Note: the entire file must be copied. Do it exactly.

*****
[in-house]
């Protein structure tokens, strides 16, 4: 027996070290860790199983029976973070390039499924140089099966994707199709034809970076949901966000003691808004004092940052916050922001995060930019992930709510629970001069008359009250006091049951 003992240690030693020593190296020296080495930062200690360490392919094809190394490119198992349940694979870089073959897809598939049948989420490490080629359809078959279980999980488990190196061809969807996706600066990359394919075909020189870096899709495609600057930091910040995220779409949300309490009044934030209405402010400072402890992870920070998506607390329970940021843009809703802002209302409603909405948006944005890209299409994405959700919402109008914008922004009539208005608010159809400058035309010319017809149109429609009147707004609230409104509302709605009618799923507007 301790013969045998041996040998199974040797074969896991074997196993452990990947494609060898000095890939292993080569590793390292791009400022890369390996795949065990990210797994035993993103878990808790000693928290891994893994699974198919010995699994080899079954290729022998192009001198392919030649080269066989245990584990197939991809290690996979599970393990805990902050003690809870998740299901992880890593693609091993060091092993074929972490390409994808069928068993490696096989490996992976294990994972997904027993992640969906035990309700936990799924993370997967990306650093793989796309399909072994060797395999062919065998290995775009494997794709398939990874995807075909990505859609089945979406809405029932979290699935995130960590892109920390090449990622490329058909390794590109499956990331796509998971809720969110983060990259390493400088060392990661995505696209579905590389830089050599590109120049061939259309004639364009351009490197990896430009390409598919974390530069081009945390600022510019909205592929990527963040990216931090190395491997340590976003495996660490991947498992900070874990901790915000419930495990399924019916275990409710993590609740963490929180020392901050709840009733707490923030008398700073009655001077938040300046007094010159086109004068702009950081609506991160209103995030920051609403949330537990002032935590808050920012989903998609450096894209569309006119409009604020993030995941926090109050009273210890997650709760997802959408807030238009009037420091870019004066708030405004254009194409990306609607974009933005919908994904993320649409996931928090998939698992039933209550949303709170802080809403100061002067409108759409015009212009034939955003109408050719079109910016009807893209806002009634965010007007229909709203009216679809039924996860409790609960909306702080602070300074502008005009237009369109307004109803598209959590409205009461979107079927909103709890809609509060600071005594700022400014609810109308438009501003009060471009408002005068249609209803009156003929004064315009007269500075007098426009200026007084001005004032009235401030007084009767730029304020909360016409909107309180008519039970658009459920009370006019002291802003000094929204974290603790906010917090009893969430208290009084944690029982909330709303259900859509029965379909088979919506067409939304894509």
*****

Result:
[in-house]
């Protein structure tokens, strides 16, 4: 027996070290860790199983029976973070390039499924140089099966994707199709034809970076949901966000003691808004004092940052916050922001995060930019992930709510629970001069008359009250006091049951 003992240690030693020593190296020296080495930062200690360490392919094809190394490119198992349940694979870089073959897809598939049948989420490490080629359809078959279980999980488990190196061809969807996706600066990359394919075909020189870096899709495609600057930091910040995220779409949300309490009044934030209405402010400072402890992870920070998506607390329970940021843009809703802002209302409603909405948006944005890209299409994405959700919402109008914008922004009539208005608010159809400058035309010319017809149109429609009147707004609230409104509302709605009618799923507007 301790013969045998041996040998199974040797074969896991074997196993452990990947494609060898000095890939292993080569590793390292791009400022890369390996795949065990990210797994035993993103878990808790000693928290891994893994699974198919010995699994080899079954290729022998192009001198392919030649080269066989245990584990197939991809290690996979599970393990805990902050003690809870998740299901992880890593693609091993060091092993074929972490390409994808069928068993490696096989490996992976294990994972997904027993992640969906035990309700936990799924993370997967990306650093793989796309399909072994060797395999062919065998290995775009494997794709398939990874995807075909990505859609089945979406809405029932979290699935995130960590892109920390090449990622490329058909390794590109499956990331796509998971809720969110983060990259390493400088060392990661995505696209579905590389830089050599590109120049061939259309004639364009351009490197990896430009390409598919974390530069081009945390600022510019909205592929990527963040990216931090190395491997340590976003495996660490991947498992900070874990901790915000419930495990399924019916275990409710993590609740963490929180020392901050709840009733707490923030008398700073009655001077938040300046007094010159086109004068702009950081609506991160209103995030920051609403949330537990002032935590808050920012989903998609450096894209569309006119409009604020993030995941926090109050009273210890997650709760997802959408807030238009009037420091870019004066708030405004254009194409990306609607974009933005919908994904993320649409996931928090998939698992039933209550949303709170802080809403100061002067409108759409015009212009034939955003109408050719079109910016009807893209806002009634965010007007229909709203009216679809039924996860409790609960909306702080602070300074502008005009237009369109307004109803598209959590409205009461979107079927909103709890809609509060600071005594700022400014609810109308438009501003009060471009408002005068249609209803009156003929004064315009007269500075007098426009200026007084001005004032009235401030007084009767730029304020909360016409909107309180008519039970658009459920009370006019002291802003000094929204974290603790906010917090009893969430208290009084944690029982909330709303259900859509029965379909088979919506067409939304894509």